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- William Morriss Crafts:
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- Red House The Red House, situated in the heart of Bexley, designed for William Morris by his architect friend Philip Webb in 1859, is a seminal Arts and Crafts building. In 1904 the German Scholar Herman Muthesius described Webb's building as, 'the first private house of the new artistic culture, the first house to be conceived as a whole inside and out, the very first example in the history of the modern house'. It subsequently entered most of the written histories of 'modern' architecture. The idea of building the house was conceived by Morris in the summer of 1858 whilst on an eccentric boating trip in France - rowing down the Seine with his friends Charles Faulkner and Philip Webb. Today the appeal of the Red House seems stronger than ever.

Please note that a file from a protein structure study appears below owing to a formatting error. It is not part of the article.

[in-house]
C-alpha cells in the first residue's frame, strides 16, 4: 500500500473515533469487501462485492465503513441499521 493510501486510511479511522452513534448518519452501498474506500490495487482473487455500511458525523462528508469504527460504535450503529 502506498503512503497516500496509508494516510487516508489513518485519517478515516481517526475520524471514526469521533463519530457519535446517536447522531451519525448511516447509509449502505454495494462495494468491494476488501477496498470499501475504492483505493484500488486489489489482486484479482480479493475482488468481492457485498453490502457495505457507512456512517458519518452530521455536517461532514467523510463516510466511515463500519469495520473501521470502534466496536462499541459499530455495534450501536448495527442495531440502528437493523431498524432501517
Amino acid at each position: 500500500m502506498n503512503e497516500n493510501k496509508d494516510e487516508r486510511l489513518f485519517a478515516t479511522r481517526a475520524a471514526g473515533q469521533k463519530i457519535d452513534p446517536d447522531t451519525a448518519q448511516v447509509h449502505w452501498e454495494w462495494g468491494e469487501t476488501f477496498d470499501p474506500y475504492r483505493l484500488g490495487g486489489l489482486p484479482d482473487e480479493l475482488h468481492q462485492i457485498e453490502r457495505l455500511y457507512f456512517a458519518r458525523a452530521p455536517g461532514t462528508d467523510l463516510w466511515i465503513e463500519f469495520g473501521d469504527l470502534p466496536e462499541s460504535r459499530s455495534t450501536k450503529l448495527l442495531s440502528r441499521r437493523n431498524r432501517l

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- Exterior view of Red House The entrance; on the north side with the entrance drive swinging past it to the stables and coach house in the north east corner of the site. Nowadays the house is surrounded by a typical London suburb. Yet behind it's red brick wall, and enclosed by lime, oak, horse chestnut and hawthorn, with it's birdsong and with it's fruit trees laden with blossom in the spring, it is still idyllic, like an oasis.
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- Exterior view of Red House The great barn-like roof dominates the house when seen from the orchard garden.